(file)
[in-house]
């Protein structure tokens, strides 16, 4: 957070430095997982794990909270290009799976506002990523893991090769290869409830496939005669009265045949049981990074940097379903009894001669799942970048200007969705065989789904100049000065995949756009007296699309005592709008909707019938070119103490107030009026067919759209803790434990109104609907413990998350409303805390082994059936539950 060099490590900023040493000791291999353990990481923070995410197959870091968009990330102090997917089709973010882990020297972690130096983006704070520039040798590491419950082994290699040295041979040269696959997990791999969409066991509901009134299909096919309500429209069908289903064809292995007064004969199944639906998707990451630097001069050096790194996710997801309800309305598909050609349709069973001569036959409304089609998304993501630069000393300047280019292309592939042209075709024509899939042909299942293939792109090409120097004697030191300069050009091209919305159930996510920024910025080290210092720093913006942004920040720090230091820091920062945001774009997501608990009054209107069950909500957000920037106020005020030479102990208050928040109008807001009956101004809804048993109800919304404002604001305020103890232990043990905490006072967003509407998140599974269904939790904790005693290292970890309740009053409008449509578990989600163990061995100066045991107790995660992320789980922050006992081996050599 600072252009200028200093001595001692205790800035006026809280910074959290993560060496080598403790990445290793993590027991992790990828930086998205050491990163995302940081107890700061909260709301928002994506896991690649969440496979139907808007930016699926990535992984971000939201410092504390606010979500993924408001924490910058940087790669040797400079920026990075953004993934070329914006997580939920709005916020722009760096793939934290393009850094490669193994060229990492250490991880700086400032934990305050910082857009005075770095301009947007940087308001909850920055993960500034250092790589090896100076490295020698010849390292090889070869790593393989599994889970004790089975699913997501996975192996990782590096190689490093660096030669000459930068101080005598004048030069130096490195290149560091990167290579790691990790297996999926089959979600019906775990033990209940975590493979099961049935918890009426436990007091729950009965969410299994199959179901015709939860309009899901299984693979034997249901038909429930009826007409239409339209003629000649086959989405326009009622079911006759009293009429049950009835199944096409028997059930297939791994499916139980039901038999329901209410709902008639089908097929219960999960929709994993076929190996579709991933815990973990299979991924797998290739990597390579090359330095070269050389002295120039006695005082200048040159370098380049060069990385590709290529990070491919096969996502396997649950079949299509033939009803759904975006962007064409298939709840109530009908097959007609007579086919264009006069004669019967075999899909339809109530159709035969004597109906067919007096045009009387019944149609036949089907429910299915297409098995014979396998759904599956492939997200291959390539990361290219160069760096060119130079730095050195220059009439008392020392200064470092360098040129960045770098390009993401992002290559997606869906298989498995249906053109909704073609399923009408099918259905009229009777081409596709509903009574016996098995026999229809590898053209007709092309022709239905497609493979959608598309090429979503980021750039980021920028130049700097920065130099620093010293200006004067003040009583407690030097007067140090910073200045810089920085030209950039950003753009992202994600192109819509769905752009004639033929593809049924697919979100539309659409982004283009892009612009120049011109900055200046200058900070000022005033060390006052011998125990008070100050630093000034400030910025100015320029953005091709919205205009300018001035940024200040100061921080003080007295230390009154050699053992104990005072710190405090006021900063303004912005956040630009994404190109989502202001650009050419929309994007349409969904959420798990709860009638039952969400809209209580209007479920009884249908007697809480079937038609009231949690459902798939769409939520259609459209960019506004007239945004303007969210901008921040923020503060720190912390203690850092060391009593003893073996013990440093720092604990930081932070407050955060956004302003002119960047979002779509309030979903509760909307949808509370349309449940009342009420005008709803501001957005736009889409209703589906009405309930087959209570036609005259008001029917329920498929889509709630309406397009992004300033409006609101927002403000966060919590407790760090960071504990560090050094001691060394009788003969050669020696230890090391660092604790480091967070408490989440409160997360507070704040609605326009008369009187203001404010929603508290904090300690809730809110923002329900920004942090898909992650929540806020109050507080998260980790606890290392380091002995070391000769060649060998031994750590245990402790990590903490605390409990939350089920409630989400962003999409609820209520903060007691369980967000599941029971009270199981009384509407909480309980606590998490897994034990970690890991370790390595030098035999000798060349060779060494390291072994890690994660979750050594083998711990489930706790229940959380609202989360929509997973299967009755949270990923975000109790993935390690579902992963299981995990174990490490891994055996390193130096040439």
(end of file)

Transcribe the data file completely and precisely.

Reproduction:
[in-house]
């Protein structure tokens, strides 16, 4: 957070430095997982794990909270290009799976506002990523893991090769290869409830496939005669009265045949049981990074940097379903009894001669799942970048200007969705065989789904100049000065995949756009007296699309005592709008909707019938070119103490107030009026067919759209803790434990109104609907413990998350409303805390082994059936539950 060099490590900023040493000791291999353990990481923070995410197959870091968009990330102090997917089709973010882990020297972690130096983006704070520039040798590491419950082994290699040295041979040269696959997990791999969409066991509901009134299909096919309500429209069908289903064809292995007064004969199944639906998707990451630097001069050096790194996710997801309800309305598909050609349709069973001569036959409304089609998304993501630069000393300047280019292309592939042209075709024509899939042909299942293939792109090409120097004697030191300069050009091209919305159930996510920024910025080290210092720093913006942004920040720090230091820091920062945001774009997501608990009054209107069950909500957000920037106020005020030479102990208050928040109008807001009956101004809804048993109800919304404002604001305020103890232990043990905490006072967003509407998140599974269904939790904790005693290292970890309740009053409008449509578990989600163990061995100066045991107790995660992320789980922050006992081996050599 600072252009200028200093001595001692205790800035006026809280910074959290993560060496080598403790990445290793993590027991992790990828930086998205050491990163995302940081107890700061909260709301928002994506896991690649969440496979139907808007930016699926990535992984971000939201410092504390606010979500993924408001924490910058940087790669040797400079920026990075953004993934070329914006997580939920709005916020722009760096793939934290393009850094490669193994060229990492250490991880700086400032934990305050910082857009005075770095301009947007940087308001909850920055993960500034250092790589090896100076490295020698010849390292090889070869790593393989599994889970004790089975699913997501996975192996990782590096190689490093660096030669000459930068101080005598004048030069130096490195290149560091990167290579790691990790297996999926089959979600019906775990033990209940975590493979099961049935918890009426436990007091729950009965969410299994199959179901015709939860309009899901299984693979034997249901038909429930009826007409239409339209003629000649086959989405326009009622079911006759009293009429049950009835199944096409028997059930297939791994499916139980039901038999329901209410709902008639089908097929219960999960929709994993076929190996579709991933815990973990299979991924797998290739990597390579090359330095070269050389002295120039006695005082200048040159370098380049060069990385590709290529990070491919096969996502396997649950079949299509033939009803759904975006962007064409298939709840109530009908097959007609007579086919264009006069004669019967075999899909339809109530159709035969004597109906067919007096045009009387019944149609036949089907429910299915297409098995014979396998759904599956492939997200291959390539990361290219160069760096060119130079730095050195220059009439008392020392200064470092360098040129960045770098390009993401992002290559997606869906298989498995249906053109909704073609399923009408099918259905009229009777081409596709509903009574016996098995026999229809590898053209007709092309022709239905497609493979959608598309090429979503980021750039980021920028130049700097920065130099620093010293200006004067003040009583407690030097007067140090910073200045810089920085030209950039950003753009992202994600192109819509769905752009004639033929593809049924697919979100539309659409982004283009892009612009120049011109900055200046200058900070000022005033060390006052011998125990008070100050630093000034400030910025100015320029953005091709919205205009300018001035940024200040100061921080003080007295230390009154050699053992104990005072710190405090006021900063303004912005956040630009994404190109989502202001650009050419929309994007349409969904959420798990709860009638039952969400809209209580209007479920009884249908007697809480079937038609009231949690459902798939769409939520259609459209960019506004007239945004303007969210901008921040923020503060720190912390203690850092060391009593003893073996013990440093720092604990930081932070407050955060956004302003002119960047979002779509309030979903509760909307949808509370349309449940009342009420005008709803501001957005736009889409209703589906009405309930087959209570036609005259008001029917329920498929889509709630309406397009992004300033409006609101927002403000966060919590407790760090960071504990560090050094001691060394009788003969050669020696230890090391660092604790480091967070408490989440409160997360507070704040609605326009008369009187203001404010929603508290904090300690809730809110923002329900920004942090898909992650929540806020109050507080998260980790606890290392380091002995070391000769060649060998031994750590245990402790990590903490605390409990939350089920409630989400962003999409609820209520903060007691369980967000599941029971009270199981009384509407909480309980606590998490897994034990970690890991370790390595030098035999000798060349060779060494390291072994890690994660979750050594083998711990489930706790229940959380609202989360929509997973299967009755949270990923975000109790993935390690579902992963299981995990174990490490891994055996390193130096040439």